Each row represents an individual CRNA. If over half of each time unit (10 minutes) is billable on an anesthesia record, then it is red. Less than half is yellow. Exactly half is green. Lines that are all yellow belong to L&D coverage and should be ignored.
The top graph is actual time from the same day for all the other graphs on this months blog. Notice the large amount of yellow at both the beginning and end of most of the lines (draw your own conclusion). There are a few runs of yellow in the middle of the graph, also.
The bottom graph is from the theoretical optimized-for-surgeon schedule in the prior blog posts. The yellow (and non-colored squares since there was no time sheet input for the theoretical graph) represent the financial hit that the anesthesia group takes when trying to minimize the surgeons’ turnover. There’s a trade-off between the surgeon and anesthesiologist depending on whose time has higher priority. However, even when giving priority to the surgeon, this graph shows the anesthesia group expenses (and those of the hospital) are no worse with this scheduling algorithm. This graph also includes 10 hours of surgical time (moved forward from midnight on the actual time) that could not be show on the top graph. For a different view of this last graph’s data, (and a nice way to hand out the days schedule to the CRNAs) see the next post on January 25, 2010.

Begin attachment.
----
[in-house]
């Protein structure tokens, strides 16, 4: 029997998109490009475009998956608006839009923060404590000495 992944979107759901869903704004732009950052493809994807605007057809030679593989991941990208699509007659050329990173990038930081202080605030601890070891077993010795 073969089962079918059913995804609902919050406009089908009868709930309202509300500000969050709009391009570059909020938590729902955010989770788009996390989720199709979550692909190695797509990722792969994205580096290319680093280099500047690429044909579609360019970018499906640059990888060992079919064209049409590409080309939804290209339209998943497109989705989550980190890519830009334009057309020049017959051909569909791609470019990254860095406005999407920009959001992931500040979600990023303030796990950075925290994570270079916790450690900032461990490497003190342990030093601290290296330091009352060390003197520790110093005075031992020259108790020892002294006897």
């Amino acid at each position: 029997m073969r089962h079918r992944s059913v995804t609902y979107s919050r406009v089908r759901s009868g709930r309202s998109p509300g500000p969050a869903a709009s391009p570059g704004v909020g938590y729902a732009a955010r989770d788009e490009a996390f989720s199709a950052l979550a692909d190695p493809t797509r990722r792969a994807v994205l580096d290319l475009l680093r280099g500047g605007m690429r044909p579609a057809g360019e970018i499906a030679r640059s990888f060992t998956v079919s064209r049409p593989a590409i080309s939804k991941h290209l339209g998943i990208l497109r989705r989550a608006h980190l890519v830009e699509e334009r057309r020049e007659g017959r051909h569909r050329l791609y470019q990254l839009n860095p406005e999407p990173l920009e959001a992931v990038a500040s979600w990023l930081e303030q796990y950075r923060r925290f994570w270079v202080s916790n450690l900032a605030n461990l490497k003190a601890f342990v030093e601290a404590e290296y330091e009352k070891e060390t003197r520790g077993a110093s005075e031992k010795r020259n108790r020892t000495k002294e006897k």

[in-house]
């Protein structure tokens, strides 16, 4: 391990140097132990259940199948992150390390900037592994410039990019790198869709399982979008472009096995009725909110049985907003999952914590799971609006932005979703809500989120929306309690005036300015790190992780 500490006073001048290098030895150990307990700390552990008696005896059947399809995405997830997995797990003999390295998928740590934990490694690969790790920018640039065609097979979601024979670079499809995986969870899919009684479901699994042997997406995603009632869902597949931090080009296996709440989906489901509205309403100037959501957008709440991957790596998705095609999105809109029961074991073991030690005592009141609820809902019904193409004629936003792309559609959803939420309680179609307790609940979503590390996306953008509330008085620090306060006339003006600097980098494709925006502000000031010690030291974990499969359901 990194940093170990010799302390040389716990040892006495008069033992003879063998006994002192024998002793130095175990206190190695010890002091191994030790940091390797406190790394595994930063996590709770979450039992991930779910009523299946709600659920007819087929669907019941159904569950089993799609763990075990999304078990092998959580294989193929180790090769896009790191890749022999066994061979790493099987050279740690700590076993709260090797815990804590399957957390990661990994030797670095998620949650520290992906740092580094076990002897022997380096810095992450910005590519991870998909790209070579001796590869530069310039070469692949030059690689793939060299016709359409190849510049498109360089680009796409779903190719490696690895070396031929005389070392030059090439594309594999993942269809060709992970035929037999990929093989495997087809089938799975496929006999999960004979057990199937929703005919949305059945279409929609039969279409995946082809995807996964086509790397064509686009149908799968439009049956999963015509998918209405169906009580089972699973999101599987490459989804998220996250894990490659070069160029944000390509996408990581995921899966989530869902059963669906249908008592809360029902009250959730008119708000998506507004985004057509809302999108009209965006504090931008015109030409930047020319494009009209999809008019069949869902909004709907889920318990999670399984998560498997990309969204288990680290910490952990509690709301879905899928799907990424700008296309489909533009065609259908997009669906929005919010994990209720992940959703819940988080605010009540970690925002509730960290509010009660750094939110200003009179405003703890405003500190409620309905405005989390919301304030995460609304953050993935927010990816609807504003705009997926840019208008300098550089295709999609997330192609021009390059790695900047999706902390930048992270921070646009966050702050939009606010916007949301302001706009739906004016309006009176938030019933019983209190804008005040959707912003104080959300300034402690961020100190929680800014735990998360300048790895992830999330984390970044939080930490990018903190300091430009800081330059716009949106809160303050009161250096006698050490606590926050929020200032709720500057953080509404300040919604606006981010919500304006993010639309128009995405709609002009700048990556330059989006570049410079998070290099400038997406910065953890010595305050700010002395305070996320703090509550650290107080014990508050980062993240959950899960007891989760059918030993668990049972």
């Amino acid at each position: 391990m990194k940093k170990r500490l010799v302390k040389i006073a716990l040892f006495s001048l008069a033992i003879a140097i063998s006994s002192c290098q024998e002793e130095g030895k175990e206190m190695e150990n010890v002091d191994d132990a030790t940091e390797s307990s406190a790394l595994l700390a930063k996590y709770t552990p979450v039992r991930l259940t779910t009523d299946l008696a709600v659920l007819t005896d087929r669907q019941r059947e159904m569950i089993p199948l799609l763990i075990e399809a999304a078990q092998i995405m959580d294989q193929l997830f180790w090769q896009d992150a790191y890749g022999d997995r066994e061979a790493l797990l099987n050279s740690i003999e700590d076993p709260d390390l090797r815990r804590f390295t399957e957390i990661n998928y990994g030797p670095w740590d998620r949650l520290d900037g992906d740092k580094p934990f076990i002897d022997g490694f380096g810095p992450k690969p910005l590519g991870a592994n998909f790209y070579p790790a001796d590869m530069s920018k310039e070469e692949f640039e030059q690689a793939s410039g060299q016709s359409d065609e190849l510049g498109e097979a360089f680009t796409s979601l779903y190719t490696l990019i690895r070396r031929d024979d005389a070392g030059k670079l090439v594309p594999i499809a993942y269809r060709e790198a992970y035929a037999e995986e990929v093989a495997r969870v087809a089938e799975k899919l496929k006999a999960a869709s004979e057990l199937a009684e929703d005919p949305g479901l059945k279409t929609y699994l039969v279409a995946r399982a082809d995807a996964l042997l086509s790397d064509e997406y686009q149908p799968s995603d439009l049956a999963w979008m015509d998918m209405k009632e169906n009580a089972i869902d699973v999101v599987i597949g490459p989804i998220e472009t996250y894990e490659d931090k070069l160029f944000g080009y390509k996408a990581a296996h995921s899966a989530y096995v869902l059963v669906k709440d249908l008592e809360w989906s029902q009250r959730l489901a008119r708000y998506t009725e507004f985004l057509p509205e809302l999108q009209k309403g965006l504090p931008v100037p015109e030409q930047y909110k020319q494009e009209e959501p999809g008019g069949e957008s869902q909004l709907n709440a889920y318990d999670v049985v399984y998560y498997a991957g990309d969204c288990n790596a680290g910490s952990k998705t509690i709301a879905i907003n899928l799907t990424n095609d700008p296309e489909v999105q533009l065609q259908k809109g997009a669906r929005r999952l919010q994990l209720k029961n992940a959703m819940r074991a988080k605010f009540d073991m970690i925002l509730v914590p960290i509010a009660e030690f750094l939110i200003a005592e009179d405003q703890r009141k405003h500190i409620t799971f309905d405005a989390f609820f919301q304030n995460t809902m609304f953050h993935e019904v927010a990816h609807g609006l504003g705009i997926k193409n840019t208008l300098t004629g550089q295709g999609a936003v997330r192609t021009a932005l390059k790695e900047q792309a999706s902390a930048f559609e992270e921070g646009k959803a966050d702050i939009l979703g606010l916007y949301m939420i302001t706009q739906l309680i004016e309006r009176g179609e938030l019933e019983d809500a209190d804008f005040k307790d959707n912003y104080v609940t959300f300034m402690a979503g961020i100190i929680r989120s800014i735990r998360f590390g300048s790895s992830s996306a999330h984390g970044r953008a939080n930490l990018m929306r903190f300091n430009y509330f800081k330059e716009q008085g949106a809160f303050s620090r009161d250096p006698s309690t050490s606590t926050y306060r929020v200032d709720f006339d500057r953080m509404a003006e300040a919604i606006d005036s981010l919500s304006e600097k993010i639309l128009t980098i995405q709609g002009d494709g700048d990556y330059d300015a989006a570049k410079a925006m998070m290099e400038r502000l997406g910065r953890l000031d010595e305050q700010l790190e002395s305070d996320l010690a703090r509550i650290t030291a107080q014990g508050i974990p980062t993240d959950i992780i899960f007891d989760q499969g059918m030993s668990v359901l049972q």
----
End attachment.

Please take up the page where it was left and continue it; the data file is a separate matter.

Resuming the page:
For the anesthesia group, there’s a still better scheduling algorithm. The results for the surgeon are still good, and it creates incentive for both anesthetists and surgeons to work more efficiently.